American Greetings raises e-card defenses against phishers

The greeting card company is now using an anti-phishing standard known as DMARC to help block fake e-mails.

Have you ever received an e-mail with a link to an e-card and wondered whether it was legit?

Those of you who send or receive e-cards via American Greetings now have an extra layer of protection against phony phishing e-mails.

Working with security company Agari, American Greetings has put in place a new spec called DMARC (Domain-based Message Authentication, Reporting and Conformance) geared toward protecting its users.

DMARC is a verification system that can determine whether e-mails are coming from legitimate senders or imposters trying to coax people to click on malicious links. The system shares feedback among companies to try to thwart phishers who attempt to send phony messages.

Google, Microsoft, Yahoo, and AOL have already been tapping into the system by sending data to Agari, which collects around 1.5 billion messages per day and analyzes them for phishing patterns. Other companies part of the DMARC.org organization include Facebook, PayPal, Comcast, LinkedIn, and now American Greetings.

"Our goal is to instill confidence with each email we send, so every user can proceed with complete assurance of the integrity and authenticity of the AG Interactive brand," Gary Von Hoch, vice president of web operations and IT for American Greetings Interactive, said in a statement. "Working with Agari will allow us to focus on continuing to proactively investigate abuse while leveraging real-time reports and alerts, so we can immediately take appropriate action to shut down and correct issues that may arise."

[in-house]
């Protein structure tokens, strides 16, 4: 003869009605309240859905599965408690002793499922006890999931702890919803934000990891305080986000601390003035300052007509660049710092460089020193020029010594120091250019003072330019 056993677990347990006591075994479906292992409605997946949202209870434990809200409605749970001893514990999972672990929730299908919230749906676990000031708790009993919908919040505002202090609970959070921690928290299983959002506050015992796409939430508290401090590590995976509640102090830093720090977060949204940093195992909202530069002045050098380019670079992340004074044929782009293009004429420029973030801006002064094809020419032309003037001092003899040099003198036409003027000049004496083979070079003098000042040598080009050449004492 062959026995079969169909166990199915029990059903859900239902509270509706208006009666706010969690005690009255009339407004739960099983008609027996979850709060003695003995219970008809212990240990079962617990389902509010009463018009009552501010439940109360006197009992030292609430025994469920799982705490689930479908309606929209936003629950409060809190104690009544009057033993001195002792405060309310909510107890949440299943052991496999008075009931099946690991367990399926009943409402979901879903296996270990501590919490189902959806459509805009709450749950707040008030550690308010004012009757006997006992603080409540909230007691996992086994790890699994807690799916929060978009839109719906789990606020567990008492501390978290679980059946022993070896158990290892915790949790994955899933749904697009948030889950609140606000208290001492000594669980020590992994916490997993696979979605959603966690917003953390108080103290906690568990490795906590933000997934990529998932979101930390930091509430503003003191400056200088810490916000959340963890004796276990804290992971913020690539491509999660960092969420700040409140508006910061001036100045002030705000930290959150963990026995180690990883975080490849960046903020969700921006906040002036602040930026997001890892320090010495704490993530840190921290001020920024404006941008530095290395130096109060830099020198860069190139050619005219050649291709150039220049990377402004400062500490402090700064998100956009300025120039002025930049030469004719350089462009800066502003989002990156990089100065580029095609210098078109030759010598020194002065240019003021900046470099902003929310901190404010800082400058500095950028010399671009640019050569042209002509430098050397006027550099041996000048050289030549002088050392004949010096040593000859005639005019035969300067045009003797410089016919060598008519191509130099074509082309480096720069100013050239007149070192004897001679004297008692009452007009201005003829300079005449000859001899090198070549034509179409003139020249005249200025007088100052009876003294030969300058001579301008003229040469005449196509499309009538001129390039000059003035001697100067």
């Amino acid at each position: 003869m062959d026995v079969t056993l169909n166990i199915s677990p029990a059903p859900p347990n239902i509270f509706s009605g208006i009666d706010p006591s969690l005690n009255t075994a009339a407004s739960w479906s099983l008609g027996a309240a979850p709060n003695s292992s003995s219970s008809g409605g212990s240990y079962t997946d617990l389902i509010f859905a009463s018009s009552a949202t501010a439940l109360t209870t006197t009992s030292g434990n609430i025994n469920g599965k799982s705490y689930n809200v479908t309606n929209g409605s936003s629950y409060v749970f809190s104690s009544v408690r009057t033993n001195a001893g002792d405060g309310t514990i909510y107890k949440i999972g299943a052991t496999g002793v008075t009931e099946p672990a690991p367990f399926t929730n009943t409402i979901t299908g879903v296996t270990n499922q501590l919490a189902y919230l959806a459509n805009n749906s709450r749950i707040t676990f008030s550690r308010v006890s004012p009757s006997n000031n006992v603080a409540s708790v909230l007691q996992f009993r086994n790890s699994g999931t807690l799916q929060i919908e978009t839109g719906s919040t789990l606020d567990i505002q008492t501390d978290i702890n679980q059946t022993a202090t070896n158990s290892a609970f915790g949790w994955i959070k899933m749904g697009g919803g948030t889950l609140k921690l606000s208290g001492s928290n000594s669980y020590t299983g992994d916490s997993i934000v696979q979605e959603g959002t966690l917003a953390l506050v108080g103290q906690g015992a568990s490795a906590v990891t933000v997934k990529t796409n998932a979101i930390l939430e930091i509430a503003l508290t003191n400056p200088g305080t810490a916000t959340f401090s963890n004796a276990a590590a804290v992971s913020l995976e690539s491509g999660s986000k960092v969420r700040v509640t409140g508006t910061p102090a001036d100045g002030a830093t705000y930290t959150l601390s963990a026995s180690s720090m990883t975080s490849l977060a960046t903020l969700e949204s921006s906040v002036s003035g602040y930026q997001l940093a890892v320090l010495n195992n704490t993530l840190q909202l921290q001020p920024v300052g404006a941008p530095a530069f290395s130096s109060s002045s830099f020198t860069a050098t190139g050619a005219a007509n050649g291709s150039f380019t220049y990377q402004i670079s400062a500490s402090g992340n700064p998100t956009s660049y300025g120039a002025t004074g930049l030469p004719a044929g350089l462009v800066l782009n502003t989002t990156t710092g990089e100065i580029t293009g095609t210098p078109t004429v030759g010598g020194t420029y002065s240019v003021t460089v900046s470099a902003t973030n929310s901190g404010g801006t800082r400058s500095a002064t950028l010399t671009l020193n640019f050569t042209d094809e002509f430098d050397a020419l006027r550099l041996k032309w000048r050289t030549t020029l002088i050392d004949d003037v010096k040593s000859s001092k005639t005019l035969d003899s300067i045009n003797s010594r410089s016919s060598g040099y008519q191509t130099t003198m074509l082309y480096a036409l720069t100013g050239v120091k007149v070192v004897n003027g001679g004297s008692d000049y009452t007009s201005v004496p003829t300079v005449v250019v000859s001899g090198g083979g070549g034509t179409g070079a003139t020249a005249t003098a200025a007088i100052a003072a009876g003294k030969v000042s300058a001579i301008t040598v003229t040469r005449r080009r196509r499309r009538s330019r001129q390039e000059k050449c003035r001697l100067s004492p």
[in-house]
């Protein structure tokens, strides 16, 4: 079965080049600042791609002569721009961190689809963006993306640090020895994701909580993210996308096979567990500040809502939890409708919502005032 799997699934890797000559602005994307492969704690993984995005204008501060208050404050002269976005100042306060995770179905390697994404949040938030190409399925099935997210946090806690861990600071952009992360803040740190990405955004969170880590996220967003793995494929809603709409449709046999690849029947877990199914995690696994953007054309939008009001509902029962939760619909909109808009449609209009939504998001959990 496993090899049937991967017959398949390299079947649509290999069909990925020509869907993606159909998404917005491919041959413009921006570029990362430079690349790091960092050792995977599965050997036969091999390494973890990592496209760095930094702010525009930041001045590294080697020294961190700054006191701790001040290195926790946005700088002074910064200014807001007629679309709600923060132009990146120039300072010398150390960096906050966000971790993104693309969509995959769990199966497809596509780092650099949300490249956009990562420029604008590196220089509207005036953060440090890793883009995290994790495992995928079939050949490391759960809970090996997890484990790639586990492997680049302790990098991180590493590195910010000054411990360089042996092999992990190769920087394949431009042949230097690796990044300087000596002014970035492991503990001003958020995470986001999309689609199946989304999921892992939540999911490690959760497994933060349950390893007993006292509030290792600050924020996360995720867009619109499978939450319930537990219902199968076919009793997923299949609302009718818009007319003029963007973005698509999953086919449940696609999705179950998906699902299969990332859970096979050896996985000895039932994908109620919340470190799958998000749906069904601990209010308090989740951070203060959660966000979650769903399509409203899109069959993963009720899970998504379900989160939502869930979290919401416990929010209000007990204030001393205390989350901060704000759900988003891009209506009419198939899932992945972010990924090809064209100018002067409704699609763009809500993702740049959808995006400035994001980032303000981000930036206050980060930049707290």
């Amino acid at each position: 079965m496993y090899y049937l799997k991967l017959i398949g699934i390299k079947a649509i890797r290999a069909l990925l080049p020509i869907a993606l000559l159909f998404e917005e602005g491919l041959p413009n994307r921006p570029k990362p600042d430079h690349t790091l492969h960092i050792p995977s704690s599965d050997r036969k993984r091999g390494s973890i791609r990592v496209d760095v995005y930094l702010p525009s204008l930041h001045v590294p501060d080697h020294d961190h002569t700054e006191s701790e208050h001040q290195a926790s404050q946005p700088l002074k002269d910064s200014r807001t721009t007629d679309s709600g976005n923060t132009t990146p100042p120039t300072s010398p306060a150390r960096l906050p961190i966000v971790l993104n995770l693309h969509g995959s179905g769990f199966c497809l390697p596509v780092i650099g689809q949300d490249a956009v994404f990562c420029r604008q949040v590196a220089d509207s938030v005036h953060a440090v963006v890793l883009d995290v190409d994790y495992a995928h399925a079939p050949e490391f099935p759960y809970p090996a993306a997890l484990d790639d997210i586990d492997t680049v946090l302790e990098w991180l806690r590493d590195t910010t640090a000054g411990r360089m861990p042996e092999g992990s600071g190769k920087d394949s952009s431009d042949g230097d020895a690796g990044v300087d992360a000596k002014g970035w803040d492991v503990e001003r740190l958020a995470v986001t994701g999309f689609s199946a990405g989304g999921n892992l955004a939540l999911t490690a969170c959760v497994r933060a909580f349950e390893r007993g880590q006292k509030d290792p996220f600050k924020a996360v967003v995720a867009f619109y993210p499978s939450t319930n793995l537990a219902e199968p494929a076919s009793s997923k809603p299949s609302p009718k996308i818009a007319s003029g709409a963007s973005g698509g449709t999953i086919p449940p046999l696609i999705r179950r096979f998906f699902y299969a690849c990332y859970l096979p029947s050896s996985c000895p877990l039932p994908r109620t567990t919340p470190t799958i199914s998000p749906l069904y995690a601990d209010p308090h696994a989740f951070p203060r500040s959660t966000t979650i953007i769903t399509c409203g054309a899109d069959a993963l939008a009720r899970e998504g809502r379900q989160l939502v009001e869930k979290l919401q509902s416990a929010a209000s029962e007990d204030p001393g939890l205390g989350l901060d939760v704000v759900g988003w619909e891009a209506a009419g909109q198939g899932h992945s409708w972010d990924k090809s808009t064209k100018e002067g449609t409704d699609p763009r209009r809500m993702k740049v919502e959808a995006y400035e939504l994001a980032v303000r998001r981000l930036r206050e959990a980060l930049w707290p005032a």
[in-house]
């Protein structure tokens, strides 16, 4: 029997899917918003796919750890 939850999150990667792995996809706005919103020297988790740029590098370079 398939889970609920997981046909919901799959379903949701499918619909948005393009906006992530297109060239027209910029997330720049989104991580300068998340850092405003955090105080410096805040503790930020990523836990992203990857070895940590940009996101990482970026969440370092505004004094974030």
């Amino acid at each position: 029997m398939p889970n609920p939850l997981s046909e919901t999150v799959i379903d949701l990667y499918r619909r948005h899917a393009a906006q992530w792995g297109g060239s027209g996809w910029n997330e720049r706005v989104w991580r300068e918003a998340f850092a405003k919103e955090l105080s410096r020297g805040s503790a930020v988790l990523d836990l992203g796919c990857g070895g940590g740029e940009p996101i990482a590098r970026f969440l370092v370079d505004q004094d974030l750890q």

Agari protects more than 65 percent of U.S. consumer e-mail traffic and more than one billion mailboxes, according to American Greetings. By managing the DMARC standard and analyzing patterns in e-mail, Agari can report on phishing attacks, malware, and other scams as they occur.

About the author

Journalist, software trainer, and Web developer Lance Whitney writes columns and reviews for CNET, Computer Shopper, Microsoft TechNet, and other technology sites. His first book, "Windows 8 Five Minutes at a Time," was published by Wiley & Sons in November 2012.

 

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